Twilight of Democracy

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Twilight of Democracy
Twilight of Democracy book cover.jpeg
AuthorAnne Applebaum
Publication date

Twilight of Democracy: The Seductive Lure of Authoritarianism is a 2020 book by Anne Applebaum that discusses democratic decline and the rise of right-wing populist politics with authoritarian tendencies, with three main case studies: Poland, the United Kingdom and the United States. The book also includes a discussion of Hungary.

Appelbaum's analysis focuses in particular on the intellectuals, whom she labels "clercs", who provide the intellectual justifications for a descent into authoritarianism.[1]


Applebaum, an American journalist who lives partly in Poland, opens the book with a 1999 party she held in Poland, attended by center-right proponents of democracy and "free-market liberal[ism]", from which she traces the evolution of the attendees to the modern day. According to Applebaum, over the years some of the attendees came to embrace right-wing populism and authoritarianism (with some even promoting antisemitic conspiracy theories),[2] while others continued to be democrats. She labels the former group clercs,[note 1] from Julien Benda's book La Trahison des Clercs, and dedicates most of the book to explaining the evolution of these clercs from supporters of democracy to proponents of authoritarianism. She views these clercs as an essential component of the growth of authoritarianism as authoritarians, in her view, require not only mass support but also "the collaboration of people in high places".[2]

Among the key clercs profiled in the book are Rafael Bardají (Spain), Ania Bielecka (Poland), Simon Heffer (United Kingdom), Laura Ingraham (United States), and Mária Schmidt (Hungary).[3] They have, according to Appelbaum, "come to betray the central task of intellectuals, i.e. the search for truth".[3] Instead, their role is "to defend the leaders, however dishonest their statements, however great their corruption, however disastrous their impact on ordinary people and institutions".[4] Contrary to contemporary explanations of authoritarian support—economic distress, fear of terrorism, and the pressures of immigration—[1] she notes that these clercs are highly educated, well travelled, and economically prosperous.[2] She places their support for authoritarians instead in career advancement, revenge for slights by other elites, and a sense of "cultural despair" that existing elites have supposedly turned their countries into "dark, nightmarish place[s]".[2]

Applebaum also analyzes how ordinary people come to support authoritarianism. Here she blames the authoritarian personality of many people.[5][3] In particular, in post-Communist Europe, Applebaum finds that many former anti-Communist activists felt let down by the system of meritocracy which did not give them the results they thought they deserved.[3] Applebaum writes that many followers of the right-wing populist parties came to believe in "medium-sized lies", conspiracy theories, and alternate realities. The harsh rhetoric of right-wing populists draws international attention to the rhetoric and away from authoritarian actions and political corruption.[3] According to Applebaum, "soft dictatorships" have been established in Poland by Law and Justice and in Hungary by Fidesz and Viktor Orbán.[6]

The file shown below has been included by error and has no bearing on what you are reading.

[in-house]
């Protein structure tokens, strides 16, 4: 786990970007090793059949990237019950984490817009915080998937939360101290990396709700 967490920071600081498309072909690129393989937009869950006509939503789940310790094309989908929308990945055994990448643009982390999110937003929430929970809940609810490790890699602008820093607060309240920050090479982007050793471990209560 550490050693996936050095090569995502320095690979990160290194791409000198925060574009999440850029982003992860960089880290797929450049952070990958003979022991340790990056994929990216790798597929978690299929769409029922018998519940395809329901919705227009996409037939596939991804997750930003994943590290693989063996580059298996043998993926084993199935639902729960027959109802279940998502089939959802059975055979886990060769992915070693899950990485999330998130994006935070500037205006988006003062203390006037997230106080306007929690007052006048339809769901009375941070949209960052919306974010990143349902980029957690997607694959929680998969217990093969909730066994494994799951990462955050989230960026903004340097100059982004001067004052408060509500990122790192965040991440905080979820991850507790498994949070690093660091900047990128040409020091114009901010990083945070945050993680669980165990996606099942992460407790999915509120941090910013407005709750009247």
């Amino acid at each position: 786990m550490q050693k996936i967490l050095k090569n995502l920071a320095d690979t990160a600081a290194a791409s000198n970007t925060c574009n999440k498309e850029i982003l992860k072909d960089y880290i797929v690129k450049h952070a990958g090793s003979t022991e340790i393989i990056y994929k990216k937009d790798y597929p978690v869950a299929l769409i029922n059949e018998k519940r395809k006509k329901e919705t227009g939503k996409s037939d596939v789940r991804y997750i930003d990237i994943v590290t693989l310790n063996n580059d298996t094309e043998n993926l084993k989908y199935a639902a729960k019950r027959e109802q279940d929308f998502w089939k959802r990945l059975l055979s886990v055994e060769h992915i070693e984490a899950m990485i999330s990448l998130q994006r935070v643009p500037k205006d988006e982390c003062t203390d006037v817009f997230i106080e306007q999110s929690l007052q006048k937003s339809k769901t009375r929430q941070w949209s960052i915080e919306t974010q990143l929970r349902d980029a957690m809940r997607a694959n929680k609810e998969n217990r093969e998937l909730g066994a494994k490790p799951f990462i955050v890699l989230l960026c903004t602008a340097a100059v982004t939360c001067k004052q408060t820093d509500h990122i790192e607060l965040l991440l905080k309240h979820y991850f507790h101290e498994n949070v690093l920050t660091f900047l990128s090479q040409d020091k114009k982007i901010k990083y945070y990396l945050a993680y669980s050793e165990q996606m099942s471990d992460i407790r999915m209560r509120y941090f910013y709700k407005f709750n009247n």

In The New York Times, journalist Bill Keller wrote that the book continues the discussion of the fate of democracy carried out in the books The Death of Democracy by Benjamin Carter Hett, about how the political failings in Weimar Germany contributed to the rise of Nazism, How Democracies Die, a political science book by Steven Levitsky and Daniel Ziblatt discussing what went wrong in various recently failed democracies, and Surviving Autocracy, by Russian journalist Masha Gessen on Trumpism. Comparing the book with Applebaum's earlier substantial works, Keller describes it as "a magazine essay expanded into a book that is part rumination, part memoir".[1]

In The Guardian, John Kampfner called the book an "engrossing" political book that is "intensely personal, and the more powerful for it".[2]

Hungarian historian Ferenc Laczó labeled Applebaum "a Dreyfusard from the right" and states that her book lacks self-examination and "curiously fails to address in what ways the political successes and policy failures of Applebaum’s own Thatcherite camp might have enabled the rise of the new rightist political forces". He nevertheless considers the book "urgent" and an "essential read".[3]

In The American Scholar, Charles Trueheart described the book as a "bleak account of the West's slide toward tyranny".[6]


  1. ^ "Translator's Note" to the English translation of Julien Benda's book while explaining the choice of the English title, The Treason of the Intellectuals, says that the term "clerc" was defined by Benda as "all those who speak to the world in a transcendental manner".


  1. ^ a b c Keller, Bill (19 July 2020). "Why Intellectuals Support Dictators". The New York Times. Retrieved 24 August 2020.
  2. ^ a b c d e Kampfner, John (9 July 2020). "Twilight of Democracy by Anne Applebaum review – when politics ends friendships". The Guardian. Retrieved 24 August 2020.
  3. ^ a b c d e f Laczo, Ferenc (13 July 2020). "A Dreyfusard from the Right – Twilight of Democracy". Visegrad Insight. Retrieved 24 August 2020.
  4. ^ Applebaum, Anne (2020). Twilight of Democracy: The Seductive Lure of Authoritarianism. Doubleday. p. 25. ISBN 978-0385545808.
  5. ^ Berman, Sheri (24 July 2020). "The everyday decisions that undermine democracy". The Washington Post.{{cite web}}: CS1 maint: url-status (link)
  6. ^ a b Trueheart, Charles (27 July 2020). "Creeping Illiberalism: A bleak account of the West's slide toward tyranny". The American Scholar. Retrieved 24 August 2020.

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